• Wow……
      Can I have your life?
      I went to Home Depot a few weeks ago.

      • Not Oprah says:

        I’ve spent my fair share of time there at times entertaining myself while save up for vacations. That being said, in between vacations, I frequently am working in armpit mining towns with no home depot to be found for 100’s of miles, The only thing that keeps me going is planning for my next get away.

        fyi – Thailand is so cheap once you get there. I would find last minute hotels for the equivalent of about $20/night, something that you would probably pay $140 bucks for the same quality here.

  24. Ron from PA says:

    Jupiter FL. Great little town. It’s like Miami “light”. All the great things about FL without the crowds of tourist. Great bars, excellent food truck scene and the beaches are awesome. No tourist trap crap, just uncluttered beaches. The have a Zoo like Animal sanctuary and the fishing is really good too.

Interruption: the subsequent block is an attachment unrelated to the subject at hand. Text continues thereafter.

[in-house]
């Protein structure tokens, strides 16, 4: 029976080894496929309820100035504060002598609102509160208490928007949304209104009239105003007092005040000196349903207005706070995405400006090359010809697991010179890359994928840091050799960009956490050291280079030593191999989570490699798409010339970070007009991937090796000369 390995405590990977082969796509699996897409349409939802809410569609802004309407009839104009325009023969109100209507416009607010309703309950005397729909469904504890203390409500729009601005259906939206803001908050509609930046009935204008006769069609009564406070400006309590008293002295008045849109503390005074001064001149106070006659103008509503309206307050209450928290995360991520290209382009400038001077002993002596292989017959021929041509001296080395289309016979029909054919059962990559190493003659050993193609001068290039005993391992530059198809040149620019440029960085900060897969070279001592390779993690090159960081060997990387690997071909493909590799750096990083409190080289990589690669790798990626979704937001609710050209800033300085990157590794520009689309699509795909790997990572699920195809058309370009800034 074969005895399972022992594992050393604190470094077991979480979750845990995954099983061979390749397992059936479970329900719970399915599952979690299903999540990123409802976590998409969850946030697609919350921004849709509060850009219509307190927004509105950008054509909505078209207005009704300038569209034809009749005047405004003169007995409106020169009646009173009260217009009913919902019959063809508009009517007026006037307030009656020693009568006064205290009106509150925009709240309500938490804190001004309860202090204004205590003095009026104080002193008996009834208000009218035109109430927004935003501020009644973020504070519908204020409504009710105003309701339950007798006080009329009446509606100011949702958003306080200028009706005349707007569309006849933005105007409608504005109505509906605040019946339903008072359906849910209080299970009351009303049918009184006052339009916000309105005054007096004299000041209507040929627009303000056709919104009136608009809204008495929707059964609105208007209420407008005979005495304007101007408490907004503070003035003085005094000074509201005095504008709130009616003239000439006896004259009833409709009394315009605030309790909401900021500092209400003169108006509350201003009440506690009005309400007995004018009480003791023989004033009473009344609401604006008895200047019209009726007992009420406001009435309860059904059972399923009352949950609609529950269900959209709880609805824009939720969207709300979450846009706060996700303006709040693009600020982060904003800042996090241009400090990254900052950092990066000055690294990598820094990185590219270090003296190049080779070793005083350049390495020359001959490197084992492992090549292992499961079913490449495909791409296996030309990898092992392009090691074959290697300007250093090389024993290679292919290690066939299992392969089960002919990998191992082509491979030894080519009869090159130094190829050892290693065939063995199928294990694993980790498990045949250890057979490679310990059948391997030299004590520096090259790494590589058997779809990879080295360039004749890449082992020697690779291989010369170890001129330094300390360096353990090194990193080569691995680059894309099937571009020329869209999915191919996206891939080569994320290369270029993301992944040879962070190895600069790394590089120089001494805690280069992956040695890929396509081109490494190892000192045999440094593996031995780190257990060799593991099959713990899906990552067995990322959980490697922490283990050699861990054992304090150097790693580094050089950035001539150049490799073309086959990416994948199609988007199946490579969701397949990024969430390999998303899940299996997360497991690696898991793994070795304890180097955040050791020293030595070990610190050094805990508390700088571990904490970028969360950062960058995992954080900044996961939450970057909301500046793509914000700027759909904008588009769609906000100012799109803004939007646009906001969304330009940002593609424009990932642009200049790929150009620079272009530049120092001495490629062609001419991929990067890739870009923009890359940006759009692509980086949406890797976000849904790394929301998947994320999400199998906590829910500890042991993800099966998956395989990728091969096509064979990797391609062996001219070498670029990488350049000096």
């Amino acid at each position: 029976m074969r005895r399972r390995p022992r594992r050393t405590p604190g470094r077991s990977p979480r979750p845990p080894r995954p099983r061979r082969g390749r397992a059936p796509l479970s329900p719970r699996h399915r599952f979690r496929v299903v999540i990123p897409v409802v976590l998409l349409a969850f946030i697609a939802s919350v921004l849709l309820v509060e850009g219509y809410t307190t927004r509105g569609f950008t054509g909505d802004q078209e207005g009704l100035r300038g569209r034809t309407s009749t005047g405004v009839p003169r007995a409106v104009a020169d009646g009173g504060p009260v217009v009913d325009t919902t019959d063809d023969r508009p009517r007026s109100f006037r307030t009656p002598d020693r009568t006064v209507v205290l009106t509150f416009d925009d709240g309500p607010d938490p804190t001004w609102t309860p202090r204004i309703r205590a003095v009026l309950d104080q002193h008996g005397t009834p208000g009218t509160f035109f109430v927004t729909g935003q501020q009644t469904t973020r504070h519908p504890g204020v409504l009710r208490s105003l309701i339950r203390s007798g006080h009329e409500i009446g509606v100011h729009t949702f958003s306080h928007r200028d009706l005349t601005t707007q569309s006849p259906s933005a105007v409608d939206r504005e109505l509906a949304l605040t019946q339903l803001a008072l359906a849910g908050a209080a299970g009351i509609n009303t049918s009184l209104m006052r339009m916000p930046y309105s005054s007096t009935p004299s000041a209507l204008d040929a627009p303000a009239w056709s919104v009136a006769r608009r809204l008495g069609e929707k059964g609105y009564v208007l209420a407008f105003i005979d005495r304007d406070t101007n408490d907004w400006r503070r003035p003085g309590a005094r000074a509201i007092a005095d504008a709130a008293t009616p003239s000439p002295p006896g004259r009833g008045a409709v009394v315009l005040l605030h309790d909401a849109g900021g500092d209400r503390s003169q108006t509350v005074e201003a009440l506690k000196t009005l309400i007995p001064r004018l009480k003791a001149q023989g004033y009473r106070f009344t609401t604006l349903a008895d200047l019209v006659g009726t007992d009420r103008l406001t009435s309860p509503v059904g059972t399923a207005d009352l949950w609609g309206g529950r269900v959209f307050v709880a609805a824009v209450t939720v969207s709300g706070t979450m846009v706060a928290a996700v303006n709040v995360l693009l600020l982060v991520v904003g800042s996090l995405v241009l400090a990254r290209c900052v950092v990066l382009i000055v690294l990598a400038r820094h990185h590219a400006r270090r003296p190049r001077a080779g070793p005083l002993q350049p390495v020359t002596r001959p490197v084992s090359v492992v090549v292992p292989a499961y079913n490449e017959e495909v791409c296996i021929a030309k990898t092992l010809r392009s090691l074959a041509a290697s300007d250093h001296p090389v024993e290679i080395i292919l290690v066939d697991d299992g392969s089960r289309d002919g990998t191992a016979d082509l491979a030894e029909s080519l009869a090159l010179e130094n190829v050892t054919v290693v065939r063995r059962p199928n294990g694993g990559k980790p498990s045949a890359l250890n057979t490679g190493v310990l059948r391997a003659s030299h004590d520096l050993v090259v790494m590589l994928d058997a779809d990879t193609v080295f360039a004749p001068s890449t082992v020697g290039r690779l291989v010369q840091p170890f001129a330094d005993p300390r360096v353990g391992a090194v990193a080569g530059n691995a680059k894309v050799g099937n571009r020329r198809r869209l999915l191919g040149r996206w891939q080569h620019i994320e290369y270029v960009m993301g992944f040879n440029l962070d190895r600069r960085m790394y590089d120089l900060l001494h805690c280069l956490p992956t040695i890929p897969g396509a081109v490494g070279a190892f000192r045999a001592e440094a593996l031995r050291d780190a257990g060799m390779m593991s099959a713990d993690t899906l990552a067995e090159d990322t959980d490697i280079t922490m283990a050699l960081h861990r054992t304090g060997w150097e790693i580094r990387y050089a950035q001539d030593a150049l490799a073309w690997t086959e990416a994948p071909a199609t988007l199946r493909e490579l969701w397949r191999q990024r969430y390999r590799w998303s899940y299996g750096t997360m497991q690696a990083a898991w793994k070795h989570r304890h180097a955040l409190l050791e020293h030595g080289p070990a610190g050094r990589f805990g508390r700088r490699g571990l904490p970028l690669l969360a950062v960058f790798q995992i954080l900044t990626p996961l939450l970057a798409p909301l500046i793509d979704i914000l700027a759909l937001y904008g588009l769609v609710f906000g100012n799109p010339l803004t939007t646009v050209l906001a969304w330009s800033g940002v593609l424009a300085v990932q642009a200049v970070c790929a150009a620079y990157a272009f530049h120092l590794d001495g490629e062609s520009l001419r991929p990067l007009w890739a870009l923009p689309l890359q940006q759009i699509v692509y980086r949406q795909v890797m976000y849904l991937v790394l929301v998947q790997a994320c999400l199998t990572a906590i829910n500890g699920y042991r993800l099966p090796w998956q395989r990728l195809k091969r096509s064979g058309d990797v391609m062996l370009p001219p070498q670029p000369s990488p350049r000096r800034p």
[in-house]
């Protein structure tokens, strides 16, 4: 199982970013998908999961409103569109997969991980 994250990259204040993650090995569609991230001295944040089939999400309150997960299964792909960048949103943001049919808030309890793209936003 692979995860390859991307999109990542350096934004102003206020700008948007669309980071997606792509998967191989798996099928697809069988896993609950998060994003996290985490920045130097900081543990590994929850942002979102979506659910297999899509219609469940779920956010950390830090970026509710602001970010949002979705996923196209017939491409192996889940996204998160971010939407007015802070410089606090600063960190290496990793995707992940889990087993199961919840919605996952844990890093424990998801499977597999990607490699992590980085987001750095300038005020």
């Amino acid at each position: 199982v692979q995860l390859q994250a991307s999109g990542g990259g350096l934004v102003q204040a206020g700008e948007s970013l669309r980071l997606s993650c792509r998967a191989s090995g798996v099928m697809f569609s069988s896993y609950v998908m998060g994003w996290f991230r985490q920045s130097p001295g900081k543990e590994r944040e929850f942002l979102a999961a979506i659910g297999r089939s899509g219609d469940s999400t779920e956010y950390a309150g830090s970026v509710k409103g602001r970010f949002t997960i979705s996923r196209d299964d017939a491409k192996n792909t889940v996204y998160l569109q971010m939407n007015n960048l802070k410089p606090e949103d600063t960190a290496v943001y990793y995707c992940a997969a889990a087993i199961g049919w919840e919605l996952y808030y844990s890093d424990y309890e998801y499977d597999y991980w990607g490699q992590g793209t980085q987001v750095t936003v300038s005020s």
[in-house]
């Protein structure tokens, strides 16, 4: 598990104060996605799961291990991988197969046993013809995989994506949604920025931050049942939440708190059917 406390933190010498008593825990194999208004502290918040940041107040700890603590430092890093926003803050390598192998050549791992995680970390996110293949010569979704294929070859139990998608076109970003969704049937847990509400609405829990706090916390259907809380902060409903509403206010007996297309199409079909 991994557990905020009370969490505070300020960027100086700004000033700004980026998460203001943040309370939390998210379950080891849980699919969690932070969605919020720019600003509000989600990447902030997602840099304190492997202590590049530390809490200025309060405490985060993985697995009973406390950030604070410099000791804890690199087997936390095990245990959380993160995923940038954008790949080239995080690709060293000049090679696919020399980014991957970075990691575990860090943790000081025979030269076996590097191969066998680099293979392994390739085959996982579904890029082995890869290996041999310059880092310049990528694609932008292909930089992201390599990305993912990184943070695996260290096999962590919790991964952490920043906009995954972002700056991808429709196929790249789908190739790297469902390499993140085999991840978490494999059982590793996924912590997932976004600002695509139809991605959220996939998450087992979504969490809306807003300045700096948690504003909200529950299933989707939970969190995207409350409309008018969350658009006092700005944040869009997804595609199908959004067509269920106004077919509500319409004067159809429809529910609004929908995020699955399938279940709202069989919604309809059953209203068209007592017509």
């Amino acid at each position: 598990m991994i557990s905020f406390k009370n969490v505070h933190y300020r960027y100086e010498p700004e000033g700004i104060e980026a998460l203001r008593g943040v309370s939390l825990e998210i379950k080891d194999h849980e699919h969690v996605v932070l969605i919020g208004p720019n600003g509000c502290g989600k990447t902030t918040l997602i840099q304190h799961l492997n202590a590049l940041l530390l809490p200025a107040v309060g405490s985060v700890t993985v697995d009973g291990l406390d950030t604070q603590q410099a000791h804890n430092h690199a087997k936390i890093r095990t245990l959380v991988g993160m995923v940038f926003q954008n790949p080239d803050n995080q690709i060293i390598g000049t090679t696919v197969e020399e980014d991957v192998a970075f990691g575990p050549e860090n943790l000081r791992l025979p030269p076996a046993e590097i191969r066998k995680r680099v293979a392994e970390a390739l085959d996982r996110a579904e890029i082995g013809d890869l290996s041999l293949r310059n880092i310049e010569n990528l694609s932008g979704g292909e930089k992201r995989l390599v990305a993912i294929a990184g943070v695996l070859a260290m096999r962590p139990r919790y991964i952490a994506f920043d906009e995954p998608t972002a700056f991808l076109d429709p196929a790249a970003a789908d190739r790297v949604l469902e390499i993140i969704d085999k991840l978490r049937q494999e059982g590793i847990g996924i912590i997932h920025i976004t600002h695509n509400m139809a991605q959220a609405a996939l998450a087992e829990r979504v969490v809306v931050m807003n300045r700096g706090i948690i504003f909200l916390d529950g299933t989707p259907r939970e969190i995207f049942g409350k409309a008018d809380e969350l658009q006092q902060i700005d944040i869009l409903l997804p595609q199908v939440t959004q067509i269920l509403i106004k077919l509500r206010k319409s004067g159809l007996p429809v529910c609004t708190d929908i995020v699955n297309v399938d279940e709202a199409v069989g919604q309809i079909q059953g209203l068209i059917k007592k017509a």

• aileen in jackson ms says:

      I wrote the local historic register nomination for The Burt Reynolds Dinner Theater when I worked in Florida many years ago. Great little town AND I got to meet the man himself. Good times! Is it still there?

      • Ron from PA says:

        I pretty sure it isn’t. Been over a year since I was there last. Although Burt put the sleepy little town on the map, he’s all but gone now. I even think the BR park is being sold off to developers

    • bikerchick says:

      Jupiter may get a little more populated for a while as that is where the next storyline of “American Horror Story” is filming. This year it’s called “Freakshow”. About one of the last surviving freakshow circus in America.

  25. I pretty much have a blast anywhere I go. The few exceptions have been a matter of badly chosen traveling companions rather than the destination.